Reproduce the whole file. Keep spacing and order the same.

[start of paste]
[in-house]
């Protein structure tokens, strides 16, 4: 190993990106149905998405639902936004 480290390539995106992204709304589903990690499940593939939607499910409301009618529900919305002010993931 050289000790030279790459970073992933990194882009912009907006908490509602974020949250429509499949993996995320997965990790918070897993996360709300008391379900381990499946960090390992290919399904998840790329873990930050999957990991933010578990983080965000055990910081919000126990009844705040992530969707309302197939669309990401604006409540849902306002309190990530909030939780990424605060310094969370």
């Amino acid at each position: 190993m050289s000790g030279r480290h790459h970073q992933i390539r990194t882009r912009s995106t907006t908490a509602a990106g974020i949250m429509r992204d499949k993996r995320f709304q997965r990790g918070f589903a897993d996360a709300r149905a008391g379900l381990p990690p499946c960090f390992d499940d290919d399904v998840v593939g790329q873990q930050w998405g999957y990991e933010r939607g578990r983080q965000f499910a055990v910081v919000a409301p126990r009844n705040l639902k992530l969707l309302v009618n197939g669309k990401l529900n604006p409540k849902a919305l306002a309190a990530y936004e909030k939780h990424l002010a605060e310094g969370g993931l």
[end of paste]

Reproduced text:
[in-house]
């Protein structure tokens, strides 16, 4: 190993990106149905998405639902936004 480290390539995106992204709304589903990690499940593939939607499910409301009618529900919305002010993931 050289000790030279790459970073992933990194882009912009907006908490509602974020949250429509499949993996995320997965990790918070897993996360709300008391379900381990499946960090390992290919399904998840790329873990930050999957990991933010578990983080965000055990910081919000126990009844705040992530969707309302197939669309990401604006409540849902306002309190990530909030939780990424605060310094969370």
């Amino acid at each position: 190993m050289s000790g030279r480290h790459h970073q992933i390539r990194t882009r912009s995106t907006t908490a509602a990106g974020i949250m429509r992204d499949k993996r995320f709304q997965r990790g918070f589903a897993d996360a709300r149905a008391g379900l381990p990690p499946c960090f390992d499940d290919d399904v998840v593939g790329q873990q930050w998405g999957y990991e933010r939607g578990r983080q965000f499910a055990v910081v919000a409301p126990r009844n705040l639902k992530l969707l309302v009618n197939g669309k990401l529900n604006p409540k849902a919305l306002a309190a990530y936004e909030k939780h990424l002010a605060e310094g969370g993931l």